Clara Barton’s story shows that the impact of a compassionate woman can not only change lives, but save them.
The Romans believed that the blood of the young men slain violently in the gladiatorial games had the ability to cure diseases such as epilepsy.
This since abandoned “cure” involved taking a long soak, but their experience was nothing like a trip to the spa. In fact, I imagine the whole ordeal was rather hot, foul-smelling, and gut-churning.
During the late 18th century, the chainsaw was utilized by doctors during complicated childbirths.
Victorian ladies found themselves using eye drops containing a rather poisonous ingredient.
After the guns ceased and the dust settled, one of the only triumphs that remained was the expansion of the medical field’s abity to treat the sick and wounded. The knowledge hat was gained in those years of hardship would continue to influence how people are treated today.
Despite some unexpected side-effects, the overall success of vaccinations throught the war led to more widespread acceptance of inoculation by the general public in the following years.
Lili Elbe, born as Einar Wegener, became one of the first people to undergo experimental gender reassignment surgery
The Thomas splint revolutionized emergency medicine during World War I. This device diminished the mortality rate of femoral fractures from 80% to 20%.
Although science has reached far beyond the capabilities of our wildest imaginations, it is still not yet possible for laboratories to perfectly replicate the intricate inner workings of our bodies, forcing us to rely on human donors for the gift of life.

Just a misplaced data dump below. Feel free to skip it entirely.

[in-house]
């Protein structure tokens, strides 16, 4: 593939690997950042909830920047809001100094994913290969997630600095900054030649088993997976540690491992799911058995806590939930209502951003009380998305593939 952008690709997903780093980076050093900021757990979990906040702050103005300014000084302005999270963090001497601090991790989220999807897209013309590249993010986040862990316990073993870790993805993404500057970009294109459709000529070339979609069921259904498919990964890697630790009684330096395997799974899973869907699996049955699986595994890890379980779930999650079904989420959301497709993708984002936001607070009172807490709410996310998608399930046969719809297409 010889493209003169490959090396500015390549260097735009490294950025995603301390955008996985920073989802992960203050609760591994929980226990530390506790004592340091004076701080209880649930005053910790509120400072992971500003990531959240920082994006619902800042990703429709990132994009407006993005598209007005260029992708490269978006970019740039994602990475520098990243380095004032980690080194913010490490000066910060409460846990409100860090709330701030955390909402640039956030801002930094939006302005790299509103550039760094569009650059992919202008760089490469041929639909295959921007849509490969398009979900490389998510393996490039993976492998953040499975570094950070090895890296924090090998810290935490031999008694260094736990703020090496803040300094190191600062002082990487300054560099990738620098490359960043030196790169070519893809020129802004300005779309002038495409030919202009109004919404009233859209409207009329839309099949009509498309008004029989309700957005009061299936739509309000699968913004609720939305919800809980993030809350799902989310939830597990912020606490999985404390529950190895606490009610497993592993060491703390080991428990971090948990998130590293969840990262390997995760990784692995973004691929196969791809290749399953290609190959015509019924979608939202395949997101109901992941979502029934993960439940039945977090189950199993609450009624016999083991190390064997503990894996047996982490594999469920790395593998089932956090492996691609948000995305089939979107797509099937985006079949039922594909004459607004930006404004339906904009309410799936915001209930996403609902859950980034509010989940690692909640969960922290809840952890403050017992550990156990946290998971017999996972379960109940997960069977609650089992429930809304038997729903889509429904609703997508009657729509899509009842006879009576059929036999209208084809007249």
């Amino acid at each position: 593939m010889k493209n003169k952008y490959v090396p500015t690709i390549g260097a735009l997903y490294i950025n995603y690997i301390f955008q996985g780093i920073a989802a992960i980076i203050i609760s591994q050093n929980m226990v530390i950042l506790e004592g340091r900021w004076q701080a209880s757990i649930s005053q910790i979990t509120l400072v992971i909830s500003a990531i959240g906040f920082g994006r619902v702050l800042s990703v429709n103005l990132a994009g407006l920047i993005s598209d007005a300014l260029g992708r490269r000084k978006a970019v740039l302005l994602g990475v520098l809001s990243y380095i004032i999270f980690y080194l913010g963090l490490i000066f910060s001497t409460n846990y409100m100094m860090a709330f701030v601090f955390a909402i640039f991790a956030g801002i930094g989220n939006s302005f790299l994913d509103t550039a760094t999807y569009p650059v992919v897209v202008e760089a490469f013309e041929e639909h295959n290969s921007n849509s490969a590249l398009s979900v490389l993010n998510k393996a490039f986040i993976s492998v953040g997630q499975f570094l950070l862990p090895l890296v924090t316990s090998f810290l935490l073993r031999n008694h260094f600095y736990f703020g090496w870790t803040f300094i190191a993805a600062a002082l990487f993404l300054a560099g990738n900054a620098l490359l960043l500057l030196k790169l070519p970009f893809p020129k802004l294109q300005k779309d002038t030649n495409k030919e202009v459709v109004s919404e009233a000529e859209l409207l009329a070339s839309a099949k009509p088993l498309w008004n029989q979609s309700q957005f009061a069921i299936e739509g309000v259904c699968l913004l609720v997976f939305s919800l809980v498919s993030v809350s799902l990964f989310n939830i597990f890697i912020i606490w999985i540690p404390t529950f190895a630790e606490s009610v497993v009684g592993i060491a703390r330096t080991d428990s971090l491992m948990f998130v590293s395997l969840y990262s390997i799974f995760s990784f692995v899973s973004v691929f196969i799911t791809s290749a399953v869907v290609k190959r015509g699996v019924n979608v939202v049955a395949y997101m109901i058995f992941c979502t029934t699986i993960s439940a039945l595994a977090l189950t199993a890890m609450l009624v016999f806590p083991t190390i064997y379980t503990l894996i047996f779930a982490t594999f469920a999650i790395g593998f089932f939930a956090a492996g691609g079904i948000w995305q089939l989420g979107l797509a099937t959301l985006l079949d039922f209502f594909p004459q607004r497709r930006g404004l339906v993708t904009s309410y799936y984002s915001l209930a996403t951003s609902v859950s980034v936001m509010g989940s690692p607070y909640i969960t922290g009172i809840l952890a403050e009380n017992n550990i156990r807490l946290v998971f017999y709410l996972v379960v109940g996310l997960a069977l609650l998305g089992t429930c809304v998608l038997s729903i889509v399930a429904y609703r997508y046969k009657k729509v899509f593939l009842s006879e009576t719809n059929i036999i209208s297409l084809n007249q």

Between 1917 and the mid-1930s, John Brinkley made a fortune on his “revolutionary” surgical procedure which involved placing goat testicles into men’s scrotums to cure infertility and improve virility. What a BAAAHHH-d idea
Prior to the 1980s, many medical professionals believed that babies could not feel pain, therefore, medical procedures performed on infants took place without the use of anesthesia.
At first glance, these images from a bygone time are gruesome and jarring. Dismantled corpses with a thousand-yard stare looking past the camera while groups of men and women gathered around with tools in their hands, pipes in their mouths, and open anatomy books.
Let’s talk about how the brown stains on the teeth of Colorado Springs residents helped reform cavity prevention.
Historically, most c-sections were performed for one main purpose, to save the baby. Mothers were expected to die from shock or complications resulting from infection.
The Lithotomy was described as far back as the 1st century A.D. by Greek physicians. The procedure only required three main tools, the knife, a hook, and a pair of forceps.
Morgues or mortuaries are used today as storage sites for our corpses, keeping them as fresh as possible until disposal. Less commonly known though is the origins behind the word. The word comes from the French word, morguer, which means “to stare”.
Quite a few medical books exist that are bound in human skin. This makes sense since doctors would have had regular access to skin from deceased patients.
While the battle raged on around them, many of the women living in Gettysburg in 1863 left their cellars and found ways to courageously serve humanity.
The Victorians did not shy away from bright colors and patterns in their homes, and they were certainly unaware that some of those home design choices could cost them their lives.